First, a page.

I wanted to be a television weatherman when I was a child.
I had my own pulldown map of the United States. I would pretend to talk to a camera and tell people about cold front systems arriving from Alaska and storm surges happening in states like Florida and Louisiana.
Little did I know - at the age of 7 - that it required more than just a really cool map and an ability to speak to be a television weatherman. You actually needed some kind of formal training in the field of meteorology.
That would have taken away from my free time away from school, which was far better spent learning how to read past performance lines in the Daily Racing Form and watching baseball games.
So I turned in my pulldown map of the United States and passed up on my dreams to be the next Dr. George Fischbeck and decided to pursue the art of covering sports for a living.
Again, "you're welcome, America."
According to ESPN.com, Chicago Cubs first baseman Anthony Rizzo is advocating for a shorter season, even if that means a smaller paycheck for players.
"I think we play too much baseball," Rizzo said Tuesday during a weekly radio appearance. "Yes, guys are going to take pay cuts. But are we playing this game for the money or do we love this game? I know it's both, but in the long run it will make everything better."
Rizzo cited bad weather conditions as one of the reasons for shortening the season.
The Cubs postponed back-to-back games Sunday and Monday and are scheduled to take on the St. Louis Cardinals in freezing temperatures Tuesday night. Rizzo has been on the disabled list with back tightness but is scheduled to play Tuesday.
The conditions at Wrigley Field, however, won't be ideal for someone coming off a back ailment.
"I think playing in the cold sucks," said Rizzo, who was activated from the 10-day disabled list on Tuesday. "I was thinking about this the other day. When you think of Cubs and Cardinals, you think of a beautiful Saturday at Wrigley Field. You don't think about playing in 20 degrees."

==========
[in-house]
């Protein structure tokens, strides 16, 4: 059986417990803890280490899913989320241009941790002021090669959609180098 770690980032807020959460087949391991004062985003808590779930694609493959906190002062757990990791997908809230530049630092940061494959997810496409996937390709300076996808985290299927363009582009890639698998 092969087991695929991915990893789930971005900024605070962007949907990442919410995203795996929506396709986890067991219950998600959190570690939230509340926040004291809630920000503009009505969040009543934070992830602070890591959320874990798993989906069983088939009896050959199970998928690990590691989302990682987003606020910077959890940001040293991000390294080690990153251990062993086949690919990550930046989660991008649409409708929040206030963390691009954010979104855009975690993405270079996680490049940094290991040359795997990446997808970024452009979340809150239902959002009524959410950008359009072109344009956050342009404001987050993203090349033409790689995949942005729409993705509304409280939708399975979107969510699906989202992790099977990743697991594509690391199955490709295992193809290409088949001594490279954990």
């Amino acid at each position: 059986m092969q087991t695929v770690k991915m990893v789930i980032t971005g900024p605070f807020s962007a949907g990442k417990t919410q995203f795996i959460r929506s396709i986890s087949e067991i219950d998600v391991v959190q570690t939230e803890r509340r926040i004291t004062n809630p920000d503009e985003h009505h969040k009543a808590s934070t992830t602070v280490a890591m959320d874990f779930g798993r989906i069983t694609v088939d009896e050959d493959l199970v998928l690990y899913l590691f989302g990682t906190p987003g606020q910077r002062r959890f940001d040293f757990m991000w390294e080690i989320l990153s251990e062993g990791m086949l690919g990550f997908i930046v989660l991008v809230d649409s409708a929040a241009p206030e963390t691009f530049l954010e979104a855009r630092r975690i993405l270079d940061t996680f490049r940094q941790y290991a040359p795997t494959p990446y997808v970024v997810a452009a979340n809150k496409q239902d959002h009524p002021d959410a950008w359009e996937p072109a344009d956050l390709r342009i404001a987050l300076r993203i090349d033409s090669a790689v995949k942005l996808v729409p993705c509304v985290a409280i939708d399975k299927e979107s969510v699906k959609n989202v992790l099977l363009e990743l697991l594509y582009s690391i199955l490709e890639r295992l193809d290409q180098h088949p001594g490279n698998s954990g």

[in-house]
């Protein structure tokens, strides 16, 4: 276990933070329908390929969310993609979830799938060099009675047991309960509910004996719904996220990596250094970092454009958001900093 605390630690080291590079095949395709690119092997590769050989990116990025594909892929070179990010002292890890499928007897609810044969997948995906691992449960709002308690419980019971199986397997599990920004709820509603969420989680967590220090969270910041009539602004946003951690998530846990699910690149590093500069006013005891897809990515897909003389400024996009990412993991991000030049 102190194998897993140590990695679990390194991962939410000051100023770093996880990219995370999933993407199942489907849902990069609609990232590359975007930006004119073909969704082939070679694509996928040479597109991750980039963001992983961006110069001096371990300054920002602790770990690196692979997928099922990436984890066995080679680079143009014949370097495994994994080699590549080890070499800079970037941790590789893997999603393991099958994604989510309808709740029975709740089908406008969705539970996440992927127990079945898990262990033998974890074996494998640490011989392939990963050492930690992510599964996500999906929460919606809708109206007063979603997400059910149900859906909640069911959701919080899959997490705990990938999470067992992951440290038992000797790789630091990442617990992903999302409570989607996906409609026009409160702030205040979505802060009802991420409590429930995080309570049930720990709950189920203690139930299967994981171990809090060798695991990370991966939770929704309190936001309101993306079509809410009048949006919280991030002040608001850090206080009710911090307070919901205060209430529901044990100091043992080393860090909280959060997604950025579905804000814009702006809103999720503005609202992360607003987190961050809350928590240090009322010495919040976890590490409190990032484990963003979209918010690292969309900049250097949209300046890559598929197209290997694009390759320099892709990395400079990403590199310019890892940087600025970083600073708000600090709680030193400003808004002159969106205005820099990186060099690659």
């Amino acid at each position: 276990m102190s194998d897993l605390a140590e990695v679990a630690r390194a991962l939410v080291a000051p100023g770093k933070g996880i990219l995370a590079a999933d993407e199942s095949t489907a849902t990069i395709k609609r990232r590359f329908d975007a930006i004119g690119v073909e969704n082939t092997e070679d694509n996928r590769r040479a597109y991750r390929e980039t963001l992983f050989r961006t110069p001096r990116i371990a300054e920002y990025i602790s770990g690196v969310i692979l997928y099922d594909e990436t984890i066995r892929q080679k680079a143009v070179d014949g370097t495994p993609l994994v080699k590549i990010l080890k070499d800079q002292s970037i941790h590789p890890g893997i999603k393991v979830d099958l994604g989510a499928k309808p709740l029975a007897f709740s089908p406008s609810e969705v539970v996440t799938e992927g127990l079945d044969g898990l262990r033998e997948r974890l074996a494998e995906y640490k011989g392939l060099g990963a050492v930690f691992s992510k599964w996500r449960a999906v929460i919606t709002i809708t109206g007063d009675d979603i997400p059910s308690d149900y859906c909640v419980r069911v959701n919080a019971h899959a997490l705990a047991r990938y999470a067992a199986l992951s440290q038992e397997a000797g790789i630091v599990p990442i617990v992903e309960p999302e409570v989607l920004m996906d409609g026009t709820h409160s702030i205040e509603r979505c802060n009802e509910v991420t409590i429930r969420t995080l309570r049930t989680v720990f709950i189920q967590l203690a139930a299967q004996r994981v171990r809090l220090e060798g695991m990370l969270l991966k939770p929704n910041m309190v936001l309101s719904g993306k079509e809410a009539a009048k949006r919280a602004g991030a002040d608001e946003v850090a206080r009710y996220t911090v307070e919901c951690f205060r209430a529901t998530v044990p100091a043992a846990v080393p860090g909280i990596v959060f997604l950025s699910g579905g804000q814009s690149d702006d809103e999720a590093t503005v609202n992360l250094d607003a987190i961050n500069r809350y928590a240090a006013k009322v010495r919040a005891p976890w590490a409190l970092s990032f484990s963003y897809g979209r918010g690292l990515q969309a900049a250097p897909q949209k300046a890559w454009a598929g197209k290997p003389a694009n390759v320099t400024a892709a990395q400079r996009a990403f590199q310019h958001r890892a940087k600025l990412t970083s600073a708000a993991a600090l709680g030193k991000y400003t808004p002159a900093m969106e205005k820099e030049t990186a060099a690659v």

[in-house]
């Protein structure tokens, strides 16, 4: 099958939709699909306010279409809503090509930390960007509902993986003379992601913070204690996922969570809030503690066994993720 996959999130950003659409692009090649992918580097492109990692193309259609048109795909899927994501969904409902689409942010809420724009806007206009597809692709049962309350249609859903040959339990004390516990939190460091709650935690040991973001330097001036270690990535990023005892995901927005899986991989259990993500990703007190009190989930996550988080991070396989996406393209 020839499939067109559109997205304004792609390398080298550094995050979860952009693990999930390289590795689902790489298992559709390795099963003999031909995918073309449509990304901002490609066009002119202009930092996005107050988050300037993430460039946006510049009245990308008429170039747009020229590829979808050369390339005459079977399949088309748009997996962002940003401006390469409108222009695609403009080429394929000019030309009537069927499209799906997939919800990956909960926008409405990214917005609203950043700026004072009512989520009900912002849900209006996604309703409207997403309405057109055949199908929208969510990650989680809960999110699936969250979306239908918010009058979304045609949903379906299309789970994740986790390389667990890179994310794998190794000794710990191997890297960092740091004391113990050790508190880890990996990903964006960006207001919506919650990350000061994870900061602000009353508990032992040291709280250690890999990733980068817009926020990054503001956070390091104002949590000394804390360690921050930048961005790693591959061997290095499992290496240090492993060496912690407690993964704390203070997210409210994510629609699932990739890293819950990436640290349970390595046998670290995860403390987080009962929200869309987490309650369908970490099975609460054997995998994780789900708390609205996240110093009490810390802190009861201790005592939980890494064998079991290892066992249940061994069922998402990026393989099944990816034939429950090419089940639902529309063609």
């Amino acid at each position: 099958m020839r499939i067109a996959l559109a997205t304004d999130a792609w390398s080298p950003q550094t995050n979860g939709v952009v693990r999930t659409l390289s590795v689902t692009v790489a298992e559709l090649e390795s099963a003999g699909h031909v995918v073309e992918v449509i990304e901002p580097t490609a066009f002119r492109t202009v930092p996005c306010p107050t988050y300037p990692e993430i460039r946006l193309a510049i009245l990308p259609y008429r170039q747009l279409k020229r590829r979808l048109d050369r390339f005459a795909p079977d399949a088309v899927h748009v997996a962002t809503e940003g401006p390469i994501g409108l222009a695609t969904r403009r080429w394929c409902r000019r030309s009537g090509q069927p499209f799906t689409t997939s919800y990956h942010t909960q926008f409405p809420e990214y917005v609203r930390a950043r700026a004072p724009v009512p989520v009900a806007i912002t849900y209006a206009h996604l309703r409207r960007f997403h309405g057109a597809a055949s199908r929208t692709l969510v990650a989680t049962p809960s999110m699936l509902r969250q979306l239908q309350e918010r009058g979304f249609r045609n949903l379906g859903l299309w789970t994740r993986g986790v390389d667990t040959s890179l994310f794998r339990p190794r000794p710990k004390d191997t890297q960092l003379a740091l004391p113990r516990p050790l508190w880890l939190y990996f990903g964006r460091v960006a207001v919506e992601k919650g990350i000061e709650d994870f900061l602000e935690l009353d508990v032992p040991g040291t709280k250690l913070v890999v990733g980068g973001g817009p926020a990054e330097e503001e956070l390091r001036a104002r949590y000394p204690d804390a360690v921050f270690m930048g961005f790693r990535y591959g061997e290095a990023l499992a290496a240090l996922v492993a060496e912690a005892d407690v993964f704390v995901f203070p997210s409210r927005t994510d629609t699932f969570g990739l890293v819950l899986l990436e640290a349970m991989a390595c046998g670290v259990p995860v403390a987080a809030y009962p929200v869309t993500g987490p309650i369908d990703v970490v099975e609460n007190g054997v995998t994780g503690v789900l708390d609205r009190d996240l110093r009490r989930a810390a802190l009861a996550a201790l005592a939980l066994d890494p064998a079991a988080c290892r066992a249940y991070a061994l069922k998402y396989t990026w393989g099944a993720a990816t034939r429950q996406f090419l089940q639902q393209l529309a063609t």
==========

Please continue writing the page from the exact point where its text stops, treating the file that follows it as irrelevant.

Rizzo wasn't done with his griping about the weather.
"In a perfect world, we'd start the season later and play a few scheduled doubleheaders going into an off day," he said. "As a fan you're going to a baseball game in April, and it's raining, snowing and [with] freezing rain. Is it really that much fun? That's my question."
Rizzo conceded that nothing is likely to change, and players will just have to deal with the winter-like conditions. The Cubs' last game, on Saturday against the Atlanta Braves, was played in freezing rain, prompting both sides to complain. The Cubs haven't played since.
April is consistently one of the most volatile of weather months. Some days it's perfect, some days it's not. That's the price we pay.
Rizzo is from Florida, so perhaps a springtime day in that neck of the woods is a bit more palatable than it would be when compared to the sometimes brutal conditions of Chicago.
And speaking of that, when Rizzo was traded to the Cubs (from the San Diego Padres) in 2012, did he never spend a day there when the lake-effect winds took hold? Has he really spent nearly 6 years playing for the Cubs without some knowledge of the occasionally cold days and nights there?
I find that rather difficult to believe.
It’s the same story every year, and it always happens at the same time during the baseball season. The season is too long, the season needs to be shorter. My response is always the same, once we get past the chill of what’s been an extended winter-like pattern, no one will say another word. Baseball’s not always meant to be played in the most ideal settings, get over it and play ball.